Emily Batt (MBA ’20) reports on a field trip in which RC TOM students saw course ideas in action.
Every day, the MBTA completes 1.4 million rides for residents of greater Boston. On November 27, twenty RC students got an inside look at what keeps that service running as part of the TOM Field Trip series. The students, accompanied by RC TOM Professor Srikanth Jagabathula, explored the MBTA operations center in downtown Boston and the bus and subway repair facilities in Everett. For the students, this was a chance to witness firsthand the principles of the TOM curriculum and see ways in which a public service organization grapples with changes in variability, equipment, and demand to keep Boston moving.
Both the operations center and the Everett repair facilities maintain a progressive stance on innovation. “In the last five years, we’ve seen the MBTA become very customer-focused,” said Todd Johnson, Chief of Transit Services. When running a public service, “we understand there will be problems. But it’s all about how you communicate with the customer.”
Megan Chann (MBA ’18), Director of Lean Strategy, said that the T is trying to adopt the speed of innovation normally reserved for the private sector. By focusing on collaboration across divisions, she noted the T is “trying to sustain a change to culture long-term.”
Still, the team was frank about progress to be made. As subway lines are updated, the mix of technologies means the MBTA must contend with a lack of standardization. At the Everett repair facility, students saw how supporting three separate car-types on the Red Line poses challenges to inventory management, as replacement parts are not universal across cars.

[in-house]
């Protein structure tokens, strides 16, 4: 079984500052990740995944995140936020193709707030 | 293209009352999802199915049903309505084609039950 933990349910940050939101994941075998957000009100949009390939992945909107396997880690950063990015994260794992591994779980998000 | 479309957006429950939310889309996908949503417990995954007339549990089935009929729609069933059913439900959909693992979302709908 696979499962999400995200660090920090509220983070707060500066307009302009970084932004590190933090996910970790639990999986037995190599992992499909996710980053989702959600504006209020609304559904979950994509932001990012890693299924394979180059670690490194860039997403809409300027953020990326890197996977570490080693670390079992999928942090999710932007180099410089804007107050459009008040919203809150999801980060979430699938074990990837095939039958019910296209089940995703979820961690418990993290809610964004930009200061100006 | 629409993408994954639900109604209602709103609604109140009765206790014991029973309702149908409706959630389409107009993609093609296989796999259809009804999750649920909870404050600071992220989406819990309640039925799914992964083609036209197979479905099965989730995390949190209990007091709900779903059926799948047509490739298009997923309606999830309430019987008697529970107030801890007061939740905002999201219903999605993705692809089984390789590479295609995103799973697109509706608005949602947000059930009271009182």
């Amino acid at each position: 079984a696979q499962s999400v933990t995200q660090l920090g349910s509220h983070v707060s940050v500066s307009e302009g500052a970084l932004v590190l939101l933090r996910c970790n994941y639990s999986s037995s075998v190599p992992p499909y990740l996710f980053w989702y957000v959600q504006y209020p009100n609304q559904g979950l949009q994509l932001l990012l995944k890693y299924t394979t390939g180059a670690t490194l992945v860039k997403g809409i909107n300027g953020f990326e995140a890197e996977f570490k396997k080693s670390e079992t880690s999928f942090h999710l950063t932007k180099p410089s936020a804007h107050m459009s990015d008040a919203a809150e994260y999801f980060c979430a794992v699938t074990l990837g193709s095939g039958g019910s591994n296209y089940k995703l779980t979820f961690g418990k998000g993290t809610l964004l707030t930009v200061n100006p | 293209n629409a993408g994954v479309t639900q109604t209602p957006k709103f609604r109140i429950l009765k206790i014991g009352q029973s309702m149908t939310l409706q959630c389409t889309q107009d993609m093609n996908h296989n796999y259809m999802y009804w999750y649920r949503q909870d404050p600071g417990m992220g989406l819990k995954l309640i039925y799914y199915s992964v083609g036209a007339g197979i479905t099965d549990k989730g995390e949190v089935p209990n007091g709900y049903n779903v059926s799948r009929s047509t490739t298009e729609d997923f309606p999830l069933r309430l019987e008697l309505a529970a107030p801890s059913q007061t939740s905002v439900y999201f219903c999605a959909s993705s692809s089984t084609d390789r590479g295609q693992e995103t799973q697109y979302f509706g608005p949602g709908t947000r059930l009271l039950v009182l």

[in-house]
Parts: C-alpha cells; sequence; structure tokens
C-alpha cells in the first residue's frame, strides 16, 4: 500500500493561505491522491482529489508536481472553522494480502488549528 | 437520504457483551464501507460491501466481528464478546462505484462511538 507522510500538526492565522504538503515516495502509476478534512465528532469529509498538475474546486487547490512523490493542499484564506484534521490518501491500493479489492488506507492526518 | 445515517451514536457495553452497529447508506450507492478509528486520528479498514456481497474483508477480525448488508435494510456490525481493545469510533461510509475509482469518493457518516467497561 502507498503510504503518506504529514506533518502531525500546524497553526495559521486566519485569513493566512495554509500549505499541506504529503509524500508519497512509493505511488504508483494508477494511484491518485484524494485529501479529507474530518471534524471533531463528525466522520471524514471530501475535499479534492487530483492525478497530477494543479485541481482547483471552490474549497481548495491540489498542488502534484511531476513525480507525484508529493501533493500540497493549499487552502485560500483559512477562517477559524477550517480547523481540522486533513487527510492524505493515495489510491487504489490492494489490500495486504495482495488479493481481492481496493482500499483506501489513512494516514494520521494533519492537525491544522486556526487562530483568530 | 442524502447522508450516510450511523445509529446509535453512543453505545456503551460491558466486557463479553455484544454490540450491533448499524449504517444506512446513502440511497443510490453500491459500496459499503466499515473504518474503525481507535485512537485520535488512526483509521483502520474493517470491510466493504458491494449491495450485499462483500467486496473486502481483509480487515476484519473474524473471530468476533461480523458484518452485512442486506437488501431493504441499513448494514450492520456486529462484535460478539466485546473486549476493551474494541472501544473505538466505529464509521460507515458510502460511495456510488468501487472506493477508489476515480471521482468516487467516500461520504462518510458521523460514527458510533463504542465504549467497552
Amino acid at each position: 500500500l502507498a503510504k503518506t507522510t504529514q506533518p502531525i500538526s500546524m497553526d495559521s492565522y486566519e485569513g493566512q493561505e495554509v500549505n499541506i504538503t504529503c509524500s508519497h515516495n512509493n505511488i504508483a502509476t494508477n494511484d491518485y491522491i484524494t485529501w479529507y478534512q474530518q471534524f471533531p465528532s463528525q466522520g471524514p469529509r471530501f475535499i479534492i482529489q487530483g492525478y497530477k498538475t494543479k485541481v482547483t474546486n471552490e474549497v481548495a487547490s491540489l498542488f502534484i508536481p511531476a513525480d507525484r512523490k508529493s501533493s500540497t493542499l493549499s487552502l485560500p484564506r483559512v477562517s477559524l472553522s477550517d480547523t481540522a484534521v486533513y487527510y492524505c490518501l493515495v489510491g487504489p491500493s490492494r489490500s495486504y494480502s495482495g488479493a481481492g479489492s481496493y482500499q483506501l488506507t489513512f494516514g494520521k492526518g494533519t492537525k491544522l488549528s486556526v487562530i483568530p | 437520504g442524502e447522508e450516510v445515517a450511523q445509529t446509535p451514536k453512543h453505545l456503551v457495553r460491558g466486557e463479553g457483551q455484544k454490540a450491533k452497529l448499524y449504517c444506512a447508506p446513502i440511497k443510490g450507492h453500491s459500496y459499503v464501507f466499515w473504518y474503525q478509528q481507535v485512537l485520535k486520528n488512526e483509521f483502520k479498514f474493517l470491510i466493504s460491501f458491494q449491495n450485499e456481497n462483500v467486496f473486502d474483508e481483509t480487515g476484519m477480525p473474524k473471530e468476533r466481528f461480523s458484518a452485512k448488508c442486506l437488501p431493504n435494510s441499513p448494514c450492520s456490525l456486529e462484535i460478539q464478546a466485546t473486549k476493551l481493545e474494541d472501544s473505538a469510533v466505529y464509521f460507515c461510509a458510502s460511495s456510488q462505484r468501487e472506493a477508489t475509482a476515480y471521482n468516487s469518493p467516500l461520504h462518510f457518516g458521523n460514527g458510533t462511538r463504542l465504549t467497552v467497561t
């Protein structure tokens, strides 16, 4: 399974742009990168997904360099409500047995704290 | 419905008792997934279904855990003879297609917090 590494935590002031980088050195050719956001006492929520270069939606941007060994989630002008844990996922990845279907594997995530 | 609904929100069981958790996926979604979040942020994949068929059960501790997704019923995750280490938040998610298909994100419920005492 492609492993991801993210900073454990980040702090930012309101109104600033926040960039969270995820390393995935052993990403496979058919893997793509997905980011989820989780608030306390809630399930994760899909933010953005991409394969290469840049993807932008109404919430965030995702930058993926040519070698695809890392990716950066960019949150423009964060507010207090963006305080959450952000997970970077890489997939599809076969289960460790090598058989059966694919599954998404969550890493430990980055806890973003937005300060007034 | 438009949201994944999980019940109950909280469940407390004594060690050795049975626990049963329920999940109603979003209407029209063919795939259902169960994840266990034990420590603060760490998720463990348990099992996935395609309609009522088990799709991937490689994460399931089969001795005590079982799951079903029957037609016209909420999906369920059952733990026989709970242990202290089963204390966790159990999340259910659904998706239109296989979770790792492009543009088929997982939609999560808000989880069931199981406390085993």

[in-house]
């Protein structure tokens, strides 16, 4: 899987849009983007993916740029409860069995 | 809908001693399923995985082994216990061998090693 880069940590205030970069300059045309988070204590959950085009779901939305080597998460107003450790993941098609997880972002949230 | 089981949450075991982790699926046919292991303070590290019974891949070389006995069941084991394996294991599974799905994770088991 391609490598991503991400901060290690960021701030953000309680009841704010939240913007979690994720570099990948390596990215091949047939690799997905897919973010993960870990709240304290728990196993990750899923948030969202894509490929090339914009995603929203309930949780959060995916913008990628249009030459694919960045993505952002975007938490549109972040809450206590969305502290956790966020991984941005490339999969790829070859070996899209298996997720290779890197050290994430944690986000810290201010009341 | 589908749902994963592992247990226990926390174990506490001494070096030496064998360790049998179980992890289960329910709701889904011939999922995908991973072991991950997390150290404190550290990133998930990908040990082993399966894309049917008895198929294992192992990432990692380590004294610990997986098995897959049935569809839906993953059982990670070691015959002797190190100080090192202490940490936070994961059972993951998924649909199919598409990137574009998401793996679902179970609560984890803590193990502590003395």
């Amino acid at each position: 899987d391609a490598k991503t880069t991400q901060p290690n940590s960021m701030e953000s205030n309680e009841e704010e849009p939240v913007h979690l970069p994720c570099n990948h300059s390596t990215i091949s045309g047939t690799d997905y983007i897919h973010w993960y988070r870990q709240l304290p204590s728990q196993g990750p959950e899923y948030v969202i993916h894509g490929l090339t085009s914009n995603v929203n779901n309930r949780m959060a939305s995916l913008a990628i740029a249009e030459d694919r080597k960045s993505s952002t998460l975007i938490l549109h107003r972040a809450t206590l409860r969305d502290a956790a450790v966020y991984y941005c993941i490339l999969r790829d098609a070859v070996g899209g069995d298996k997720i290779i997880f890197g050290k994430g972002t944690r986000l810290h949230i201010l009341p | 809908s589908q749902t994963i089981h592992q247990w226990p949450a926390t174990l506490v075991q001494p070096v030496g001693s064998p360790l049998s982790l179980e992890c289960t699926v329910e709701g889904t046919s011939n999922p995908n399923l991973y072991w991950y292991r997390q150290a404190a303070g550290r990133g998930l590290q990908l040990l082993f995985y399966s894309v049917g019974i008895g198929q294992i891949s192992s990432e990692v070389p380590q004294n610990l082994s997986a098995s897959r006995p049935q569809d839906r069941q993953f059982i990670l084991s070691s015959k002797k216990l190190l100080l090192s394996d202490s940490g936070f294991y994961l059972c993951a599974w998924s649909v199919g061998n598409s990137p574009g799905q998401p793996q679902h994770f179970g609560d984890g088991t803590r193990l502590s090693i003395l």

Beyond this, the MBTA must accommodate updates in third-party technology. Whereas most subway lines sport track-circuits that can pinpoint the exact position of train cars, the Green Line is monitored by 3G technology facing impending obsolescence. This, combined with the challenge of driving above-ground trolleys and managing speed without the Automatic Train Operation incorporated on other lines, means Green Line drivers must train for twice as long as those on other lines.
These demands lead to increased variability that can translate to frustrations for customers. When asked whether the Green Line was the disproportionate source of issues, Billy Hogan, Operations Supervisor, responded without a breath: “Yes.”
Nevertheless, the MBTA strives to deliver a consistent customer experience to subway and bus riders alike. Dispatchers closely manage the cycle time between buses or trains arriving at a given station—“headway,” they call it—to offer customers regularity and predictability. So that any given station is not starved long of transport, both subway and bus operation teams agreed that maintaining constant headway is more important than adhering to published schedules. “The best thing you can do for a delayed train is hold the train in front of it,” Hogan noted.